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Webb Miller is a professor in Penn State's Department of Biology and Department of Computer Science and Engineering. His expertise is in analyzing large amounts of genomic sequence data.
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William Murphy is an Associate Professor in the Department of Veterinary Integrative Biosciences at Texas A&M University. His expertise is in comparative genomics and molecular systematics of mammals, with an emphasis on molecular evolutionary analysis of feline genomes.
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Henry Nicholls is a freelance science journalist based in London, specializing in conservation, evolutionary biology, and history of science. He has written features on ancient DNA for PLoS Biology, Nature, and New Scientist, and his latest book is Lonesome George, the story of the "rarest living creature" and the struggle to conserve the Galapagos archipelago.

David Rollinson is a Merit Research Scientist at the Natural History Museum, London where he heads the Wolfson Wellcome Biomedical Laboratories. His main interests include evolutionary biology, speciation, and interactions of pathogens and hosts.
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Oliver Ryder is Associate Director of San Diego Zoo’s Institute for Conservation Research, where he heads the Genetics Division. He leads the effort to develop and utilize San Diego Zoo’s Frozen Zoo®, a unique and world-renowned collection of biomaterials, such as cell lines and DNA samples, from endangered species of mammals, birds and reptiles. He has lead or contributed to numerous studies that address the evolution and conservation of species, utilizing molecular and cytogenetic approaches.

Richard C. Sabin has been the Curator of the Mammal Group at the Natural History Museum (NHM) in London since 1992. Specific area of research interest: marine mammals (Cetacea). Developed NHM Mammal Group destructive sampling protocols in 1994. Expertise in tissue sample selection and tissue extraction from Museum specimens. Detailed knowledge of preparation, preservation and contamination issues which may affect DNA extraction from Museum specimens.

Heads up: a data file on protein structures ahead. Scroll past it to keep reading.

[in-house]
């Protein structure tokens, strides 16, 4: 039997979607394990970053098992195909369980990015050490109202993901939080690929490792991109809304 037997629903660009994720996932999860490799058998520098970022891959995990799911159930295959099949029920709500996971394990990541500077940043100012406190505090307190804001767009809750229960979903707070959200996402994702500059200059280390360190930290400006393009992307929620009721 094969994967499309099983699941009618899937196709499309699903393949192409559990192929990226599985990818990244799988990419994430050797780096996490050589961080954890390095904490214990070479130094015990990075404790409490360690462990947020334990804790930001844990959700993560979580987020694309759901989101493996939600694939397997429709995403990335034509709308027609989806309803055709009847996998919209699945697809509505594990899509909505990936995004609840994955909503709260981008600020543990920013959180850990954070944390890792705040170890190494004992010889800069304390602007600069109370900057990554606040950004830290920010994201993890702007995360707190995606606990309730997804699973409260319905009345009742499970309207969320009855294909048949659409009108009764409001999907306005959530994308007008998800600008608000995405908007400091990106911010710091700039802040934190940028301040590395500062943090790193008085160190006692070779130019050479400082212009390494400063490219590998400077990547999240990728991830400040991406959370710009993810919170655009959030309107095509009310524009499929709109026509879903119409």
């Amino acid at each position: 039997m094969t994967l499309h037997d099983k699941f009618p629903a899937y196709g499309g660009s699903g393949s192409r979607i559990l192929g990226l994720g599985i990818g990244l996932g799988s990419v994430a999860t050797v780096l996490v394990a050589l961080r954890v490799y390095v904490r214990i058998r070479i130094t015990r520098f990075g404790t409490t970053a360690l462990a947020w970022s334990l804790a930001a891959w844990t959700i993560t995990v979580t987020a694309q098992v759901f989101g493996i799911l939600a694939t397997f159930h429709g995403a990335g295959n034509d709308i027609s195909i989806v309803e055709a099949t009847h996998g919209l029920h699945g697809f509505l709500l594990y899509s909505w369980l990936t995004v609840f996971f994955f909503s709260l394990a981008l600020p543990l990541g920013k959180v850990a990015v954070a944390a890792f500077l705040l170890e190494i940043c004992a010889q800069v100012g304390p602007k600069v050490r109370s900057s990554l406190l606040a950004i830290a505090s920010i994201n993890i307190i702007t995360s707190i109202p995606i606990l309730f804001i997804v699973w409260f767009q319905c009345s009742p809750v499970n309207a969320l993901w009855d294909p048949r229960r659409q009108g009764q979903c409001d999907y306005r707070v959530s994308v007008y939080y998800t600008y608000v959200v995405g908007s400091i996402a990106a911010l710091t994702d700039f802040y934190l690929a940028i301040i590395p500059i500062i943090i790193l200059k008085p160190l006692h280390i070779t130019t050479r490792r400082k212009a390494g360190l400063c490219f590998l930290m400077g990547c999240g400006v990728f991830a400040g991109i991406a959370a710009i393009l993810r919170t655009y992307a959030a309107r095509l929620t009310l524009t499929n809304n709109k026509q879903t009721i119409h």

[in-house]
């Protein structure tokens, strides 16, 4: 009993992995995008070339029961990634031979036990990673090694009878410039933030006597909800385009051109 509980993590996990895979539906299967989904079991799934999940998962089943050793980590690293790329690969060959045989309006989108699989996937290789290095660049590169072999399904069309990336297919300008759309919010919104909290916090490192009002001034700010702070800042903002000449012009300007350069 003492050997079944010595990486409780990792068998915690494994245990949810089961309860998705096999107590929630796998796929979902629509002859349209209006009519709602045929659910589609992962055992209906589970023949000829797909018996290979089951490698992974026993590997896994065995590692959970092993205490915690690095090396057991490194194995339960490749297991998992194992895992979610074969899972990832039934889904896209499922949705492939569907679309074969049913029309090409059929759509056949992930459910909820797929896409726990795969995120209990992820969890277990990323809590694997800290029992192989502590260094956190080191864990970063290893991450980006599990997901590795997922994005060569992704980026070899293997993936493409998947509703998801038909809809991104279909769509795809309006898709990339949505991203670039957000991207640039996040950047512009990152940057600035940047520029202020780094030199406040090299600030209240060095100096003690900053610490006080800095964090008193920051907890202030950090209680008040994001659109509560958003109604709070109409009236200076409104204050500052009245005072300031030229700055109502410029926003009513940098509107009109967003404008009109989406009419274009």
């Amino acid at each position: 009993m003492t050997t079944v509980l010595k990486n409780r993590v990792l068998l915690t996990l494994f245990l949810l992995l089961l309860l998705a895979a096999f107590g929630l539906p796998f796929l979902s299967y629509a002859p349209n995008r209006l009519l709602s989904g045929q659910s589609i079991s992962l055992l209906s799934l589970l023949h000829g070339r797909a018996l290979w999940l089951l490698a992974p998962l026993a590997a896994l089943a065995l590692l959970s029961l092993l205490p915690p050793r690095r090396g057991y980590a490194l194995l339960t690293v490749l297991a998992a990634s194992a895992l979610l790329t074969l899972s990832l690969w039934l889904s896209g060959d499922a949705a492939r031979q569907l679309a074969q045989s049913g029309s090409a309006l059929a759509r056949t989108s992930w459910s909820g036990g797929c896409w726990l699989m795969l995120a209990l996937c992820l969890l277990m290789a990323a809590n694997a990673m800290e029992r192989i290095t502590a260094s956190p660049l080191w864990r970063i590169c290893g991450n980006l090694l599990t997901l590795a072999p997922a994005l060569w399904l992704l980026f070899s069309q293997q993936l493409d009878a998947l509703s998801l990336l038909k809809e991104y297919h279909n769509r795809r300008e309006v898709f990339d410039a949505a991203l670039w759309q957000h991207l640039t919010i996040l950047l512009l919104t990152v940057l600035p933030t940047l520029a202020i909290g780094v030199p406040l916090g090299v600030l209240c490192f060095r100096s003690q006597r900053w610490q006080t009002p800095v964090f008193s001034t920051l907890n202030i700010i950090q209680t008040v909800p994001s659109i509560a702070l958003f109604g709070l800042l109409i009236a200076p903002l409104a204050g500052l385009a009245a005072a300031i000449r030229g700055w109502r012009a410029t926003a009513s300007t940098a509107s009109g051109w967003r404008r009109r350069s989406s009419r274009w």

Tina Saey, Science News

Stephan C. Schuster is a professor in Penn State's Department of Biochemistry and Molecular Biology. His interests are the application of next-generation sequencing to species extinction, population biology and species conservation. His is working with museum curators and wildlife biologists on assessing the biological diversity of species in past and present times.

Alexei Tikhonov is Director of the Zoological Museum and Deputy Director of the Zoological Institute at the Russian Academy of Sciences in St. Petersburg. He is a quaternary paleontologist, and since 1994 has been involved in different projects connected with ancient DNA from the remains of mammals of the Ice Age. The Zoological Institute has a DNA lab which specializes in studying DNA from the museum specimens.

Blaire Van Valkenburgh is a Professor in UCLA's Department of Ecology and Evolutionary Biology, and President of the Society of Vertebrate Paleontology. Her expertise is in vertebrate paleobiology, with an emphasis on the evolutionary morphology of carnivores.
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Bob Wayne is a professor in the Department of Ecology and Evolutionary Biology at UCLA. He applies molecular genetic techniques to problems in conservation and evolutionary biology, and is perhaps best known for his research on dogs and endangered wild canids, living and extinct.

Yu Zhang is an assistant professor in Penn State's Department of Statistics. His expertise is in statistical analysis of genomic sequence data.